BRIDGEPORT— One of the co-chairs of the city’s Charter Revision Commission apparently left her cake out in the rain.
At least that is how Cathy Simpson painted last week’s defeat of the measure that would have transferred the naming rights of school board members from the electorate to the mayor.
In a piece she wrote for Lenny Grimaldi’s “Only In Bridgeport” blog, Simpson made reference to “MacArthur Park,” (a 1968 song first sung by actor Richard Harris) then expressed surprise, disappointment and heartbreak that the proposal fell flat with voters. Simpson said she had hoped they were going to vote for a recipe for change.
“I acknowledge that giving up the right to vote for the Board of Education is considered by many to be an affront to the democratic public participation in school governance,” Simpson wrote. “I was naive to think that citizens would embrace the position that with a mayoral appointed board, you can vote out a mayor if schools fail.”
Plus, Simpson pointed, Bridgeport city schools remain among the worst in the state.
“Although the opposition to a mayoral elected board won the battle on Nov. 6, 2012, the war against substandard schools for city children has yet to be won,” she wrote.
Simpson’s charter revision commission co-chair, George Estrada, said Monday he shares the sentiment.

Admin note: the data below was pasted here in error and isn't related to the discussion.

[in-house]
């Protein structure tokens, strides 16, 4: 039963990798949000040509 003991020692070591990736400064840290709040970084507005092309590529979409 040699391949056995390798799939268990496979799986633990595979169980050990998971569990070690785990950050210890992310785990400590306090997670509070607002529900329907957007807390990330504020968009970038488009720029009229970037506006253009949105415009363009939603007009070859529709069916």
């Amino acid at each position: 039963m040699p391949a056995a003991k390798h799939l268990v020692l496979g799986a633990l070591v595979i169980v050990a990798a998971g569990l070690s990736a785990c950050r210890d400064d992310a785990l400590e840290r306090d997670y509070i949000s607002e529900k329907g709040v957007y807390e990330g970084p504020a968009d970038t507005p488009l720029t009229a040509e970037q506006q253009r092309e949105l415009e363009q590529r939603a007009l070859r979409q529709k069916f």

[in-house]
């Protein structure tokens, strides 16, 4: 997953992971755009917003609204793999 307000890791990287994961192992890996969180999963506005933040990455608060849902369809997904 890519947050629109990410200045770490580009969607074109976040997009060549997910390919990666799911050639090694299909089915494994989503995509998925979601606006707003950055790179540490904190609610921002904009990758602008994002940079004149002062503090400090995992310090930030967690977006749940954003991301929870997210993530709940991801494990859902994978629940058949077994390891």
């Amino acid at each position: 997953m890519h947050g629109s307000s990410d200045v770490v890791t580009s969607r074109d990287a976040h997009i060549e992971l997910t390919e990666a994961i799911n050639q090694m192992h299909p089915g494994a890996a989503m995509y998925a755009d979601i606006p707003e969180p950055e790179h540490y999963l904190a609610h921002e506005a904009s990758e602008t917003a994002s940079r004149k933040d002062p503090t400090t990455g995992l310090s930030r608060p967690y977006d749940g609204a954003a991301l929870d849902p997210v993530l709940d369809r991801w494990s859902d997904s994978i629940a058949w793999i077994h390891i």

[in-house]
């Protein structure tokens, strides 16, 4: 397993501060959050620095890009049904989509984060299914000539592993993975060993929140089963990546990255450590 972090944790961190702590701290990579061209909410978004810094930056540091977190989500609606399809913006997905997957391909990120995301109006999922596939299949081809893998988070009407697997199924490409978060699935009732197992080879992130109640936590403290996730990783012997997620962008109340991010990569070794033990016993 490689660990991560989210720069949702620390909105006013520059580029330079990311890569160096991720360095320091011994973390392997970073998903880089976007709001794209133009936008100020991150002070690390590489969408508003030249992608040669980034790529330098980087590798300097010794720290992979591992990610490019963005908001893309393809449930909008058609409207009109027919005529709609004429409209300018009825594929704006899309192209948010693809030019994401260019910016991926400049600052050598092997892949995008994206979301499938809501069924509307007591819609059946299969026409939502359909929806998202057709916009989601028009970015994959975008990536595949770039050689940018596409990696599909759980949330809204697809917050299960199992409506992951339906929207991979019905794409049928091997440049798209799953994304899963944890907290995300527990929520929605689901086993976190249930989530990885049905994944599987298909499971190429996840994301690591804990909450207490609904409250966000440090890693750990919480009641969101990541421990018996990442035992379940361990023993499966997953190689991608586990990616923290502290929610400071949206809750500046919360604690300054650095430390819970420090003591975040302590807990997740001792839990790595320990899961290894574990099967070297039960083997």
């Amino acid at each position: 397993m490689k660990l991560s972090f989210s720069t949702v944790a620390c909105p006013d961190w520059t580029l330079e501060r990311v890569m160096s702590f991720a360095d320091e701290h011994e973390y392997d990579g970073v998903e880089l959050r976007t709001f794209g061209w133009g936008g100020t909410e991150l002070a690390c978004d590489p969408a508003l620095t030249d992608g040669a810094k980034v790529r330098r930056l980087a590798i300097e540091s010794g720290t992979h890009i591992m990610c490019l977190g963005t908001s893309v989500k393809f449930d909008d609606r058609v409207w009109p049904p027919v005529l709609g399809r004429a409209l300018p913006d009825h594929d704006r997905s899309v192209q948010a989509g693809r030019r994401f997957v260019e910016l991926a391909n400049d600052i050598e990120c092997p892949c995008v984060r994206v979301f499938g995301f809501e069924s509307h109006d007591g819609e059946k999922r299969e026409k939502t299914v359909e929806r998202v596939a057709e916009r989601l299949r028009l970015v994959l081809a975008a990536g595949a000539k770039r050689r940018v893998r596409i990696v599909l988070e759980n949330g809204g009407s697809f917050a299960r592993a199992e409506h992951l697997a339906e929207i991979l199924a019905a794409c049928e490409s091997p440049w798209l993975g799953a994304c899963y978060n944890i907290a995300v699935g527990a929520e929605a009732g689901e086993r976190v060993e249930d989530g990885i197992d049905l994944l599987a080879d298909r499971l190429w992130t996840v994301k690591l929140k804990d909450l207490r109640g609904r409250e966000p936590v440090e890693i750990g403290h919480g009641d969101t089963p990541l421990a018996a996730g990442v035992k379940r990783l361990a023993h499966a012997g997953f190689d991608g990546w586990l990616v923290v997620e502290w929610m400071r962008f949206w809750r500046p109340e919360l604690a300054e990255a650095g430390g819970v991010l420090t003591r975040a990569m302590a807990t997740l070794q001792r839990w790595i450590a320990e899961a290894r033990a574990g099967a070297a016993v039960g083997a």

Estrada said he was surprised the vote turned out the way it did, but respected the outcome.
“We were challenging an existing system that has demonstrated a continuing pattern of failure. Unfortunately, we did nothing to change it.”
Lindsay Farrell, Executive Director of the Working Families Party said she appreciates the work done by Simpson and the Charter Revision Commission and agrees that the schools in Bridgeport need to be improved.
“What we didn’t agree on was the Charter Revision Commission’s proposed fix,” said Farrell. “Disenfranchising voters wouldn’t have improved schools.”
Farrell said her party looks forward to its school board members — there are three Working Family Party members ont eh board — working with the mayor, and city hall, to improve Bridgeport’s schools.”
Maximino Medina Jr., a former school board chair who fought against a mayoral appointed board, declined to comment specifically on Simpson’s remarks.
But he did say that he knows people in both the yes and no camp, and that many more in the no camp have worked successfully for city schools and schoolchildren than the “yes camp.”
“It’s not even close,” he said.
“So now,” said Medina, “is the time for those who profess to be motivated by what’s in the best interests of the kids to prove it by actually working with people with whom they disagree. No more conspiracies. No more takeovers. No more canceled elections. No more money wasted on outside consultants.”
Here is a link to the full post of Simpson’s remarks: